Following a reservation of rights, AGLIC, AIG, and IFCC denied coverage under their respective policies, save for coverage provided under an endorsement subject to a $1,000,000 sublimit. Ocean Walk then filed its action for declaratory judgment, damages, and other relief claiming it was entitled to up to $50,000,000 in coverage.
Ocean Walk argued that it had sustained a “direct physical loss” of or “direct physical . . . damage” to its property due to “the presence of SARS-CoV-2 in its facilities and its government mandated temporary suspension of operations . . . .” Further, Ocean Walk argued that the contamination exclusion in the policies did not apply to bar coverage for its claims.
The policies issued by AGLIC, AIG, and IFCC contained identical insuring agreements, in that each policy insured “‘against direct physical loss of or damage caused by a Covered Cause of Loss to Covered Property, at an Insured Location,’ subject to the terms, conditions, and exclusions stated in the policy.” The policies also contained a “contamination exclusion” providing, in part, that the policies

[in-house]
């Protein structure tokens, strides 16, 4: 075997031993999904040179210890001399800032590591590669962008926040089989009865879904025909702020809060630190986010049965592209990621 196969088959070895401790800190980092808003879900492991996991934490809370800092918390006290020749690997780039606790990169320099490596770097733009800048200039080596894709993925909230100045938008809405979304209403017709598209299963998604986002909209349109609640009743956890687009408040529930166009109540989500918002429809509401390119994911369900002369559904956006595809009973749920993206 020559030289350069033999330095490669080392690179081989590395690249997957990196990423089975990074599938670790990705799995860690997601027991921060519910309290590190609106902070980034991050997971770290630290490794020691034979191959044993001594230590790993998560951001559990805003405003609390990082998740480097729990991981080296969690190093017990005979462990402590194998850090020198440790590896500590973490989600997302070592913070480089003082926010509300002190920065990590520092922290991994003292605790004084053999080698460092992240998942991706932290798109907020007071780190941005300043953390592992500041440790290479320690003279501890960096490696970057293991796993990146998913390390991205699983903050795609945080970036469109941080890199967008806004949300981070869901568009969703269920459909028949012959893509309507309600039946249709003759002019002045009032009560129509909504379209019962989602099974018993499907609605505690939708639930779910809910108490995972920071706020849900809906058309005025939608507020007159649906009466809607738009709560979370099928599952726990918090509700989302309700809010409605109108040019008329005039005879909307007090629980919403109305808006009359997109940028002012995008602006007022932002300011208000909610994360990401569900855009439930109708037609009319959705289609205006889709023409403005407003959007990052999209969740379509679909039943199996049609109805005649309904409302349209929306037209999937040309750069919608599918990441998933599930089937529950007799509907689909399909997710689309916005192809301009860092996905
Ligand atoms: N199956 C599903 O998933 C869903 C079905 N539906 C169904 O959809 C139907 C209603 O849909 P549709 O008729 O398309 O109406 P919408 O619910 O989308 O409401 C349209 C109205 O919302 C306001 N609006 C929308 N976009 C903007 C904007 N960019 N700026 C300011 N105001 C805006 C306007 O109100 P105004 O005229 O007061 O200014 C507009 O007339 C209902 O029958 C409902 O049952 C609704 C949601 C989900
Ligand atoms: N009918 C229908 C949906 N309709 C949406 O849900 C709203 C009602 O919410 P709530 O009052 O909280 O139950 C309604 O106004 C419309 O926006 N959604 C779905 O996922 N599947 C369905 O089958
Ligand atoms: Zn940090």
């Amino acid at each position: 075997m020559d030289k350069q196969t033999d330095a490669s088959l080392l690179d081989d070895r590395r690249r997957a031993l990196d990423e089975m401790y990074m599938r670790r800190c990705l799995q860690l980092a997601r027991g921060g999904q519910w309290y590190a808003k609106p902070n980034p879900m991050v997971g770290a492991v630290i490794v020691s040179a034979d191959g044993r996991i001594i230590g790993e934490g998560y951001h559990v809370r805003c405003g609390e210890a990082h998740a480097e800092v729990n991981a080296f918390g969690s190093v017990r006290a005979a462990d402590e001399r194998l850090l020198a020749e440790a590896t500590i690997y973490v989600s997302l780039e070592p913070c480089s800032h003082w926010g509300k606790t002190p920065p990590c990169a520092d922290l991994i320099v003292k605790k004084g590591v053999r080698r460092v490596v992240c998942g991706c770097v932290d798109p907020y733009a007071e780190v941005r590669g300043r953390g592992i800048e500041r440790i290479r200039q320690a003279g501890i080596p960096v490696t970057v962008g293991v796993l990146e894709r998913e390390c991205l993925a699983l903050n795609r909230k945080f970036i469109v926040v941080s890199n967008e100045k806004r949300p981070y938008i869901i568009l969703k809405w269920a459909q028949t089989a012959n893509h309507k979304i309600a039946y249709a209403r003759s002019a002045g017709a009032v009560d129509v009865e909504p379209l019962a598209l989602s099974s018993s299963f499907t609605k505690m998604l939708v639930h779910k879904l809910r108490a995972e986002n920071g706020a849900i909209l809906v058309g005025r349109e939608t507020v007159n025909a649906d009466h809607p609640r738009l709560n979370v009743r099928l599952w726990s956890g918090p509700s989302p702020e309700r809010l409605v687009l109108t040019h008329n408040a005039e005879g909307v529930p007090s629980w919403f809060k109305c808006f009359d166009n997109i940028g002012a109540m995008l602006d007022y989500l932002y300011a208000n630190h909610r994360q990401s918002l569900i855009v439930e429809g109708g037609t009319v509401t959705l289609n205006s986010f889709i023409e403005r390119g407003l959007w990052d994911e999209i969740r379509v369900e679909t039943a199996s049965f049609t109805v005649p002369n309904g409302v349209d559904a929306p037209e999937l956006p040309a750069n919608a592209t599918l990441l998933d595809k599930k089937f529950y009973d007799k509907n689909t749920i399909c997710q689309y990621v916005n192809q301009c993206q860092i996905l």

exclude the following unless it results from direct physical loss or damage not excluded by this Policy:
Contamination, and any cost due to Contamination including the
inability to use or occupy property or any cost of making property safe
or suitable for use or occupancy, except as provided by the Radioactive
Contamination Coverage of this Policy . . . .
The policies defined “contamination” as “[a]ny condition of [the] property due to the actual presence of any foreign substance, impurity, pollutant, hazardous material, poison, toxin, pathogen or pathogenic organism, bacteria, virus, disease causing or illness causing agent, Fungus, mold, or mildew.”
The trial court denied the motions to dismiss filed by AGLIC, AIG, and IFCC. Specifically, the trial court held:
(1) that Ocean Walk’s alleged business losses constituted a “direct physical loss” of or “direct physical . . . damage” to its property, and (2) that those losses were not excluded from coverage under the policies' contamination exclusion.